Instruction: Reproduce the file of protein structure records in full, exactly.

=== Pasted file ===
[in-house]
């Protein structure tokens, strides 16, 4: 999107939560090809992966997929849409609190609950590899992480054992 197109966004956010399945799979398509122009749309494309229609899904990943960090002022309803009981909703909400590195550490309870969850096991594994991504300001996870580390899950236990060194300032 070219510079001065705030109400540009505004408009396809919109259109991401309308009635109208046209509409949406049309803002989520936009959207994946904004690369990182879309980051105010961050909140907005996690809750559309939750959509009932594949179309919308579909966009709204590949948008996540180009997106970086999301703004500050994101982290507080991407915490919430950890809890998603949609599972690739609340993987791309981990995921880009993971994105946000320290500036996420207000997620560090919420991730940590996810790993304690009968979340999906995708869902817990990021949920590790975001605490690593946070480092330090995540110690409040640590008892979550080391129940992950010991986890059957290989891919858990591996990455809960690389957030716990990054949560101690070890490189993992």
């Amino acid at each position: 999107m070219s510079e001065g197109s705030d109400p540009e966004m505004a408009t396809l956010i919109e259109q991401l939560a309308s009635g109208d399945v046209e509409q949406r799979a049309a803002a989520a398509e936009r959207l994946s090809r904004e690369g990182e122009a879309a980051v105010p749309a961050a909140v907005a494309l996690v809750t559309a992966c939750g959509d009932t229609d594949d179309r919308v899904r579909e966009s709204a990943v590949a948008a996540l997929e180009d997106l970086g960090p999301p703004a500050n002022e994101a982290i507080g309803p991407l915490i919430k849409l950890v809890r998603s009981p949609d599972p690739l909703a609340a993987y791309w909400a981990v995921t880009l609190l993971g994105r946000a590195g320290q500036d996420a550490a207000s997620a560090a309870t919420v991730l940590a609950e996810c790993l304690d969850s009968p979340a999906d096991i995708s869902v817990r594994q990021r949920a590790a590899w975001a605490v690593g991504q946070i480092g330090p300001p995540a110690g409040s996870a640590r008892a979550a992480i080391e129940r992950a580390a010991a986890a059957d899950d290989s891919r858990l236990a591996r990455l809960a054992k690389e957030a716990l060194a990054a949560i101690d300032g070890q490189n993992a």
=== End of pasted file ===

[in-house]
């Protein structure tokens, strides 16, 4: 999107939560090809992966997929849409609190609950590899992480054992 197109966004956010399945799979398509122009749309494309229609899904990943960090002022309803009981909703909400590195550490309870969850096991594994991504300001996870580390899950236990060194300032 070219510079001065705030109400540009505004408009396809919109259109991401309308009635109208046209509409949406049309803002989520936009959207994946904004690369990182879309980051105010961050909140907005996690809750559309939750959509009932594949179309919308579909966009709204590949948008996540180009997106970086999301703004500050994101982290507080991407915490919430950890809890998603949609599972690739609340993987791309981990995921880009993971994105946000320290500036996420207000997620560090919420991730940590996810790993304690009968979340999906995708869902817990990021949920590790975001605490690593946070480092330090995540110690409040640590008892979550080391129940992950010991986890059957290989891919858990591996990455809960690389957030716990990054949560101690070890490189993992």
């Amino acid at each position: 999107m070219s510079e001065g197109s705030d109400p540009e966004m505004a408009t396809l956010i919109e259109q991401l939560a309308s009635g109208d399945v046209e509409q949406r799979a049309a803002a989520a398509e936009r959207l994946s090809r904004e690369g990182e122009a879309a980051v105010p749309a961050a909140v907005a494309l996690v809750t559309a992966c939750g959509d009932t229609d594949d179309r919308v899904r579909e966009s709204a990943v590949a948008a996540l997929e180009d997106l970086g960090p999301p703004a500050n002022e994101a982290i507080g309803p991407l915490i919430k849409l950890v809890r998603s009981p949609d599972p690739l909703a609340a993987y791309w909400a981990v995921t880009l609190l993971g994105r946000a590195g320290q500036d996420a550490a207000s997620a560090a309870t919420v991730l940590a609950e996810c790993l304690d969850s009968p979340a999906d096991i995708s869902v817990r594994q990021r949920a590790a590899w975001a605490v690593g991504q946070i480092g330090p300001p995540a110690g409040s996870a640590r008892a979550a992480i080391e129940r992950a580390a010991a986890a059957d899950d290989s891919r858990l236990a591996r990455l809960a054992k690389e957030a716990l060194a990054a949560i101690d300032g070890q490189n993992a």